While I'm wary of defining myself by what I do, being a writer is so inextricable from who I am that it's hard not to. In any case, I mention that because it's particularly strange when words fail writers. It happens all the time. More often than not, actually. But sometimes it's not that banging-your-head-against-the-table, writer's block sort of thing. Sometimes you're just so in awe, so flummoxed that no words feel right. That's a little bit how I feel when I think about how I met Madi. It was a chance encounter, really, that changed so much. She saw something in me and championed it and has not stopped since. Madi is a lot of things as you'll see in this interview. But most of all, Madi is nothing-held-back passion. An advocate. A leader who leads with the heart and gets the job done with grit. Even all that doesn't feel like it can sum her up accurately. Luckily, even her presence through an email thread is a delectable gift, and I'm so delighted to get to share it with you. Enjoy every morsel.
Madi at Chimera Collective's Headshot Happy Hour
NEOPHYTE JEWELS: First of all how are you?
MADISON SCHILL: Full! Full of feelings, to say the least. Some days they’re positive, thinking about the potential awakening that this could cause for our industry, but most days I am doing my best to establish boundaries, to take care of my body, to try to breathe amidst all the things to be afraid of. It’s “fluid,” as so many in my industry say. It’s such a learning, accepting that we do not know what the future looks like fully, but instead need to get low, go inward, go with that gut. And try to extend that hand out to help others, once we’ve strapped our own seatbelt in.
NEOPHYTE JEWELS: You are a creative multi-hyphenate to say the least: a retired model, former writer for ELLE, content strategist, and founder of "baby beauty empire," Su La Po. Can you talk a little bit about what it’s like to have had your hands in so many different creative pots? How does that influence your work today?
MADISON SCHILL: Hah! Yes - last year, this list was longer, which scares me to admit. I am high-functioning by design, and tend to work best when able to switch in and out of a few different roles. I’ve noticed that, through this, doing one thing inspires the work of another, which is why I love taking on multiple clients, multiple projects, multiple roles. It makes every project better. For instance: I started writing while modelling, and while writing, was approached to produce a film, and from there…have grown rather obsessed with all the different ways we can tell our stories. With that, however, it’s on me to establish clear boundaries - I’m saying this as someone who had the “good fortune” of burning out often, and intensely, in my early twenties. People will take everything you have if you offer it to them (and you don’t need to drain yourself to be your best self!), so for me, I thrive on diverse, quick work, deep and trusting relationships, and not being afraid to outsource if necessary. Also, looking at saying no as a “not yet” has been a powerful shift for me: It’s allowed me to sustainably, slowly grow enthusiastic ecosystems before jumping head-first, like what I’m seeing with Su.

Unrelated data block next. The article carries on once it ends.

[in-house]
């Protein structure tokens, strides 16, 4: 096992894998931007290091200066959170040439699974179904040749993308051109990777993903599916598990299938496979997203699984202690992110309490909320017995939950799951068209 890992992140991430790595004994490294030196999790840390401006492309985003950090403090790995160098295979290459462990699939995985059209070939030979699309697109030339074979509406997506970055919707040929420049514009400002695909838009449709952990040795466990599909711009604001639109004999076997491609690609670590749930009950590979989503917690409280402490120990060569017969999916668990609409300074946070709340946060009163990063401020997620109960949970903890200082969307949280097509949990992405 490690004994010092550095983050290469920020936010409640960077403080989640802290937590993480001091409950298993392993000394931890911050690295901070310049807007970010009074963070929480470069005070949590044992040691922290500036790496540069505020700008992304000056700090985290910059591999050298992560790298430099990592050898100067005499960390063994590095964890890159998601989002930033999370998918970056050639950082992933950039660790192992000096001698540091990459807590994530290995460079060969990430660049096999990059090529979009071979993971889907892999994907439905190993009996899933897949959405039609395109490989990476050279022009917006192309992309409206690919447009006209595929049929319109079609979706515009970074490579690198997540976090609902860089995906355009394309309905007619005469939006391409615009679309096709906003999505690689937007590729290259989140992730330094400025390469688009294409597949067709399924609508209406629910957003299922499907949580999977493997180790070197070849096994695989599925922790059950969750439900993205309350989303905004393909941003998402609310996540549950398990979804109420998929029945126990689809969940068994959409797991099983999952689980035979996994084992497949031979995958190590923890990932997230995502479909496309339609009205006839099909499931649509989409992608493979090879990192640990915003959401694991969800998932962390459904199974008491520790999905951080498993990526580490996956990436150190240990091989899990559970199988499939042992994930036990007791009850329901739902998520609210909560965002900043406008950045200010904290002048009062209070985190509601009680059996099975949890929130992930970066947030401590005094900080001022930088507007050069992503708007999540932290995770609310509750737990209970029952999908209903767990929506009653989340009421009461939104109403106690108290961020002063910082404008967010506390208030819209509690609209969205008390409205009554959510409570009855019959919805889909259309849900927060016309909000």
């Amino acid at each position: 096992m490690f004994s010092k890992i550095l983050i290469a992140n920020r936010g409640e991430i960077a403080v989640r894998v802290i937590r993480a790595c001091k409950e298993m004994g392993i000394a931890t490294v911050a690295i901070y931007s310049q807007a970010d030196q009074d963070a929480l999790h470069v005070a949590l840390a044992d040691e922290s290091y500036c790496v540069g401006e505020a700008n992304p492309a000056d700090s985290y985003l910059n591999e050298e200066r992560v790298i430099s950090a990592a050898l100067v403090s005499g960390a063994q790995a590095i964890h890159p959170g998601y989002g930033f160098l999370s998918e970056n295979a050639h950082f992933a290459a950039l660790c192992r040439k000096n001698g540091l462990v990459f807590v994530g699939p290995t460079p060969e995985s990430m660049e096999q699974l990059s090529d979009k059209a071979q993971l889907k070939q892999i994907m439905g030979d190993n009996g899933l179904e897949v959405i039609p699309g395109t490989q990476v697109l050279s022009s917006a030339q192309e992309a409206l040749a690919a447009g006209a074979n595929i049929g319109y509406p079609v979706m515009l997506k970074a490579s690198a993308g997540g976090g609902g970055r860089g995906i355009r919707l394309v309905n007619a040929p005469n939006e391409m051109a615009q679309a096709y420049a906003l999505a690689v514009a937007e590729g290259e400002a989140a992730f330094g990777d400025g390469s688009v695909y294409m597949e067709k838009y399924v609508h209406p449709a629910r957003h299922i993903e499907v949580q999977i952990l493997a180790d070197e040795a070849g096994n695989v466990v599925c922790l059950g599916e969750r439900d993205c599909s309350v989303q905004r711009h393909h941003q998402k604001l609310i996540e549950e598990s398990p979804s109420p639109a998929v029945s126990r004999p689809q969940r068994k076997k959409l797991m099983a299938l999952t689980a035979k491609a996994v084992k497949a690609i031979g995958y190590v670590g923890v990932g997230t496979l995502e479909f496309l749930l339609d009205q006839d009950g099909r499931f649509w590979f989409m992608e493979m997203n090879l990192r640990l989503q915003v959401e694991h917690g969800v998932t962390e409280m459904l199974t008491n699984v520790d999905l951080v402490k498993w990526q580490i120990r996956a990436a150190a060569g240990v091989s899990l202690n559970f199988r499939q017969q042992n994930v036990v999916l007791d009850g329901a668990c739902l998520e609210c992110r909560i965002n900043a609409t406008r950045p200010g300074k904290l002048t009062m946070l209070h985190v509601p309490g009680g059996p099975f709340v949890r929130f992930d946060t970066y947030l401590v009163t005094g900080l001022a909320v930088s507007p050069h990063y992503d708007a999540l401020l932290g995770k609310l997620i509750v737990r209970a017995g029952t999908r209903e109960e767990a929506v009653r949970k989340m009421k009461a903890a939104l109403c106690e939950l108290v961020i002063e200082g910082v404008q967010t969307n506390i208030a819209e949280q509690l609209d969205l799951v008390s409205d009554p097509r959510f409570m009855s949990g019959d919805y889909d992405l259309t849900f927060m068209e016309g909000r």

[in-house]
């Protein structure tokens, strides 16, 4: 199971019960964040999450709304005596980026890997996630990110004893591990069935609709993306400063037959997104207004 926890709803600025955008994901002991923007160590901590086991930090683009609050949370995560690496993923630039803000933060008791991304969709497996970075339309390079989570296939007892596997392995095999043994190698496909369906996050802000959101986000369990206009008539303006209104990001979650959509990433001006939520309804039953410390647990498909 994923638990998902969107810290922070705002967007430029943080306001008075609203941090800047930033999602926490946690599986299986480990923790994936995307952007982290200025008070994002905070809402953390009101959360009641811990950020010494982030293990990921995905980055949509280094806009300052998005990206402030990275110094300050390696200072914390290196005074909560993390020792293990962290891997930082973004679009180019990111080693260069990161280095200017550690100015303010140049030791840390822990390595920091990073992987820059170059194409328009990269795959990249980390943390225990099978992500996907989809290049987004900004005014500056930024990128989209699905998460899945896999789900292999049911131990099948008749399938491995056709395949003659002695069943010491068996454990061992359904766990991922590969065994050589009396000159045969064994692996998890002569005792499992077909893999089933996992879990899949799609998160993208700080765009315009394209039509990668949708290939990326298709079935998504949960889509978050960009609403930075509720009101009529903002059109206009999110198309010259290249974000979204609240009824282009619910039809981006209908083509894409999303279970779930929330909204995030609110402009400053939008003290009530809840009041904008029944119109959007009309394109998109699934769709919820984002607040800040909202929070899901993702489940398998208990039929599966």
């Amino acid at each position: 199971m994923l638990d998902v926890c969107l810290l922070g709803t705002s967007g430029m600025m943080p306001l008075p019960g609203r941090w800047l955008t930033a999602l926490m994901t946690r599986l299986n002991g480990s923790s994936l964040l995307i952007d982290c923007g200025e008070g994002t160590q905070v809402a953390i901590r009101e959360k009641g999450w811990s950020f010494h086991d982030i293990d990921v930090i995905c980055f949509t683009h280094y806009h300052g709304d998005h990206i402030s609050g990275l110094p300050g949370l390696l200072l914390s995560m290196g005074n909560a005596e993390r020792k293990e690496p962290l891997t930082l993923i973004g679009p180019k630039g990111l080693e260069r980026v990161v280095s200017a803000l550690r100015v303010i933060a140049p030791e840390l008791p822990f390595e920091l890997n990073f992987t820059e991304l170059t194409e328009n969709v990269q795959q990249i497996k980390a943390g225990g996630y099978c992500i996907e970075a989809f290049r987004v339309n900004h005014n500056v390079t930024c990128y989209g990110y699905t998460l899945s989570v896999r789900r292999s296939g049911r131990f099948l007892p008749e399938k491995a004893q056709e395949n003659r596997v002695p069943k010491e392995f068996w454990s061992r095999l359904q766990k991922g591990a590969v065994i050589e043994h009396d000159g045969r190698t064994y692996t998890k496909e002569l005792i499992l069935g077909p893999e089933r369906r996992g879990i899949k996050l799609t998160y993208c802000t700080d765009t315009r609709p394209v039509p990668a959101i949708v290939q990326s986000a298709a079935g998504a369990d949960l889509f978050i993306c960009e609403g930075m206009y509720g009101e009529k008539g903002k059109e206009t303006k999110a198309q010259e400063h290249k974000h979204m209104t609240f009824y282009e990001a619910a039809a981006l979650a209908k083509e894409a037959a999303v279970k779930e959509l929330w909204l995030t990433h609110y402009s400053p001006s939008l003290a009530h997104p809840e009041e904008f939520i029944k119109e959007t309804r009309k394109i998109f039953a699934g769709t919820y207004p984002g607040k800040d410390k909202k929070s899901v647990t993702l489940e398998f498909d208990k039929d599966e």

NEOPHYTE JEWELS: Tell us more about Su La Po!
MADISON SCHILL: My baby! Su La Po is the French phonetic spelling of “Under The Skin,” in French, which combines my conviction for going deeper with my true love for France - the place in which my original understanding of skincare was born. It’s at its base, a beauty platform that acts as a vessel for the bigger questions: Why do we feel obligated to “cover up,” what is it about parabens that scares us so much, etc. We host events in the same vein, called #SuSchool sessions - where people come together, focus on one topic of skincare or wellness, and understand the basics, with the help of an expert in that field. I’m also finalizing the development of something that’s sort of like a Violet Grey for people our age - it’s the product of two years of research, consumer testing, and love. More on this will be announced soon!
My bigger picture for Su is endless, but I see it growing into an even larger ally for young women, present, past and future. One dream of mine is to develop a Su policy wing, and to work with media production houses to help producers and screenwriters understand the nuances of harmful beauty standards. I just can’t wait.
Madi at HBFace, covering their launch for Su La Po. Photo by Jérémie Dupont
NEOPHYTE JEWELS: How has this crisis impacted your work - both at your day job at Chimera Collective and at Su?
MADISON SCHILL: At CC, we’ve absolutely felt it. Our founder Courtney Khimji wrote an incredibly powerful public letter several weeks ago, and we’ve all been incredibly open with the challenges we (and virtually every other small business) are facing. I’ve said this often, but the culture at our agency is the most positive, familial, and supportive I have ever - and will ever, I’m sure - see in public relations and beyond. Our team is resilient, and built to come out of situations like this even stronger. We’ve even started sharing weekly doses of joy in a new newsletter format, called Vitamin CC - an extension of the pro bono work we’re also doing for those in need locally. So yes, things are hard right now - but we will get through this. It’s just how we are.